Intrepid Travel: Not your average tour operator

Tours have a PR problem when it comes to wooing people who define themselves as “travelers.” Tours are crowded. Tours are contrived. Tours are for…well…tourists. But are all tours created equally? I’ve written before about deciding if a tour is right for you, but it had been a while since I actually took one. Since I last wrote about the topic, I had been curious if I could be satisfied on a tour. If it could cater to my needs for interaction with locals, meals consisting of regional cuisines and limited exposure to excruciatingly annoying crowds. That’s why I decided to experience a tour for myself. I recently returned from a trip to Turkey with Intrepid Travel and realized that you can’t make sweeping generalizations about tour operators.

In my previous post on tours, I referenced a conversation that I’d had with Janelle Nanos, Special Projects Editor at National Geographic Traveler and Intelligent Travel. She was fond of Intrepid Travel after her experience in Morocco because they kept their groups small. That was one of the top criteria on my list, as well, and seems to be par for the course in Intrepid’s business plan.

I wasn’t quite used to just showing up at the airport having done no preparation at all for a trip. I hadn’t had to reserve any hotel rooms. For all our planned moving around, I hadn’t looked at a single train schedule or booked any bus tickets. It felt odd at first, but it was also incredibly liberating. All I had to be concerned about was how much döner kebab I could eat in ten days. Perhaps if I was more OCD I would have been troubled by not playing a major role in the planning of the trip. Instead, I rather enjoyed darting away for a while and not having to think too much about it in advance of my departure.

My biggest fear about taking a tour was that the itinerary would be rigid and uncompromising. That I would be forced to go to a bazaar in which I had no interest or dragged somewhere no matter how exhausted I might be. But Intrepid’s guides were accommodating. Tired? Stay at the hotel and catch up on sleep. Not fit enough for the mountain bike ride through Cappidocia’s fairy chimneys? Go to the Open Air Museum and visit the cave churches instead. This flexibility made it feel less like a tour and more like a holiday with my friends in which we often go our separate ways only to meet again for dinner. Perhaps best of all, free time was ample. Rather than having our days planned from sunrise to midnight, we had more than enough time to explore the markets, wander around the towns or simply catch up on emails to friends back home.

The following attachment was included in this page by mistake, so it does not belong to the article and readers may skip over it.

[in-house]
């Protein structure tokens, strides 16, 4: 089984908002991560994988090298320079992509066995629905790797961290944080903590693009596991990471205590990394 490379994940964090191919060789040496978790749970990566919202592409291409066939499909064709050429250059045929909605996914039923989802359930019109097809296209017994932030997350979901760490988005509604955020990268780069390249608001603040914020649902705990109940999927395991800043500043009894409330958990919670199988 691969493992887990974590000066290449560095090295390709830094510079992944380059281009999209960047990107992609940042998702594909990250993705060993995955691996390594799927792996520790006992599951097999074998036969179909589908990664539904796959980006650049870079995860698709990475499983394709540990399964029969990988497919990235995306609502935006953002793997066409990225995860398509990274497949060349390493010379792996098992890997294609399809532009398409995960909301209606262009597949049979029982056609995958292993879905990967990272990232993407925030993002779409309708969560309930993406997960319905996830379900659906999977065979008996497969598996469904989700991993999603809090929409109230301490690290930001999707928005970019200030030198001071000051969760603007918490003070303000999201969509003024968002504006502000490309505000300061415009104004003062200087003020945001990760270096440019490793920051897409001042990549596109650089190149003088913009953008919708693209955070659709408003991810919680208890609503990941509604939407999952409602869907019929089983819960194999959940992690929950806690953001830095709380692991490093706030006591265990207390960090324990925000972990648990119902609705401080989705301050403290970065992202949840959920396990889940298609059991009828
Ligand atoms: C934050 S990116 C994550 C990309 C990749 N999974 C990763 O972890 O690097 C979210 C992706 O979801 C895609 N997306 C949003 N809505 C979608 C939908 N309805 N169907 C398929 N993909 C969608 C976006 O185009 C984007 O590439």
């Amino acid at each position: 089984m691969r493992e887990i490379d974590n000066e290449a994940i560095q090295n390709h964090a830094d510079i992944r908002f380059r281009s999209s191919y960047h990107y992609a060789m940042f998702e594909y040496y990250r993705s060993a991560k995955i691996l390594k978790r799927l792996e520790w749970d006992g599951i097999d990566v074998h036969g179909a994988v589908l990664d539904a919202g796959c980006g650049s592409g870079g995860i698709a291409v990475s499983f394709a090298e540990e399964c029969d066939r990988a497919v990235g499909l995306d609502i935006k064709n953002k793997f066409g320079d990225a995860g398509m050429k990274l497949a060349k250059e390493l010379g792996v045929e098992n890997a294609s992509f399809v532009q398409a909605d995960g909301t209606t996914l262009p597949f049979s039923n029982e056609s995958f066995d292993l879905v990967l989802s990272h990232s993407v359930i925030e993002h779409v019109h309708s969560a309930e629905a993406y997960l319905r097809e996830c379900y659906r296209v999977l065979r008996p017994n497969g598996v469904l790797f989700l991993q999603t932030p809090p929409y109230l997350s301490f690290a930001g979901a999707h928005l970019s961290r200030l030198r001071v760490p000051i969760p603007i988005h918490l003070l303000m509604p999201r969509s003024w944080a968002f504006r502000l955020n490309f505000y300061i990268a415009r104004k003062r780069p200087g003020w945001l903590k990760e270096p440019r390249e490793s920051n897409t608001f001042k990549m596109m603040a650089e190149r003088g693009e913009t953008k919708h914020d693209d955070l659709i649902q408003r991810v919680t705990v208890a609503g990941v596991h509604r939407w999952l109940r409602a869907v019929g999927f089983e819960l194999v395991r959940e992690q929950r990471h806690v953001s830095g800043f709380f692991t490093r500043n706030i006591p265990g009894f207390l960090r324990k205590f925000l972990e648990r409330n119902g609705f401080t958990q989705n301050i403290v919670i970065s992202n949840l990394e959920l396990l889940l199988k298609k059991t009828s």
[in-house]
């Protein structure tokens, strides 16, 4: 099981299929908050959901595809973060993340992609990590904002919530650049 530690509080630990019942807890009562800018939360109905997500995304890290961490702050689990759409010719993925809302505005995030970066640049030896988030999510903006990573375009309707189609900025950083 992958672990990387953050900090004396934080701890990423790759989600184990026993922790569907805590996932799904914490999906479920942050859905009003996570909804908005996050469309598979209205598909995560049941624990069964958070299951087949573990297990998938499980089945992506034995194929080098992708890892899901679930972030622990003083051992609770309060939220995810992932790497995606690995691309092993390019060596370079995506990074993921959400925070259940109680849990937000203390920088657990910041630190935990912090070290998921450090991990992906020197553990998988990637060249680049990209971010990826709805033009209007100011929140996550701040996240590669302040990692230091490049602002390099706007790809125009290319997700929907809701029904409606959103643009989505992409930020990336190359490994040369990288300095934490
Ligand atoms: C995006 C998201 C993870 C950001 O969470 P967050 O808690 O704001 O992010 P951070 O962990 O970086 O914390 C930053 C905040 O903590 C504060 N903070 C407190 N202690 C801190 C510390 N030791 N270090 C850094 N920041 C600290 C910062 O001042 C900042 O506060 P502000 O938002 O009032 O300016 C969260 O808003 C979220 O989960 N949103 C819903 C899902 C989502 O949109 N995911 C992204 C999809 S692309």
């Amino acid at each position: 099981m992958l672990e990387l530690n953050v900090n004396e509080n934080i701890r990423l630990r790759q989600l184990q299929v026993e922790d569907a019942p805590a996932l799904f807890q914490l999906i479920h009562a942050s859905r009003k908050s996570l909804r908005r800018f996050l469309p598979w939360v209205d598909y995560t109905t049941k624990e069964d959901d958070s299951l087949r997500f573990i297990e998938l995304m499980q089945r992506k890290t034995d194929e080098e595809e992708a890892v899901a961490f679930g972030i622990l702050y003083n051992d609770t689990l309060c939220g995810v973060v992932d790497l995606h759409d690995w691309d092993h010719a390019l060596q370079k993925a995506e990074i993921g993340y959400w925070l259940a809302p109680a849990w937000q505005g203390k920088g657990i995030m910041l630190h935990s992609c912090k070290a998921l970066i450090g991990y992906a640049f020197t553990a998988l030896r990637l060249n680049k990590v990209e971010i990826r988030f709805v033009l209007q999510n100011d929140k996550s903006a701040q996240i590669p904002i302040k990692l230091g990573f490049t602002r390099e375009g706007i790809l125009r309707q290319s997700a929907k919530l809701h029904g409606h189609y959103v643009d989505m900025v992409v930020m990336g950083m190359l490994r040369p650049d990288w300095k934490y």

In many ways, our methods of transport resembled how I would have gotten around had I planned the trip myself. We traveled from Istanbul to Bursa to Selçuk to Cappidocia and back to Istanbul. We rode on the same buses as Turks (both local public buses and long-distance motor coaches operated by private companies). We took the metro in Istanbul and an overnight sleeper train from from Ankara back to Istanbul. When we did require private transport, a coach bus was never necessary. Minivans sufficed, which kept us from being a spectacle when we arrived at our destinations.

We dined in the homes of three separate families while we were in Turkey. I’m sure many of you hardcore “travelers” are now shaking your heads and reciting the numerous times someone invited you over for supper while you backpacked overseas. But for your average vacationer, such an experience is rare and difficult to come by. Intrepid believes strongly that dialogue with locals helps people connect with their destination. Those three meals were quite possibly the best I had there. Not only because of the human interaction but because home-cooked Turkish food is downright delicious.

The accommodations were far from luxury but by no means hostels, either. Guests shared rooms at middle-of-the-road hotels. Often the group took up most of a hotel’s rooms not because there were so many people but because it was a small, locally-owned accommodation.

You may still think that tours are for tourists or that no tour could satisfy you, but if I learned anything during my time in Turkey with Intrepid Travel it’s that tours can be a good thing. They can make the weeks and months leading up to a trip devoid of the stress that comes with planning all the moving parts of a vacation. They can handle all of the logistics while still allowing you to customize your trip once you are on the ground. And they can immerse you in culture rather than cocooning you in coach buses and chain hotels.

I was pleasantly surprised by my experience with Intrepid Travel. Apparently not all tours are created equally. And that’s a good thing.

Mike Barish’s trip to Turkey was sponsored by Intrepid Travel. While everyone should agree that döner kebabs are amazing, the thoughts and opinions expressed in this post are strictly his own.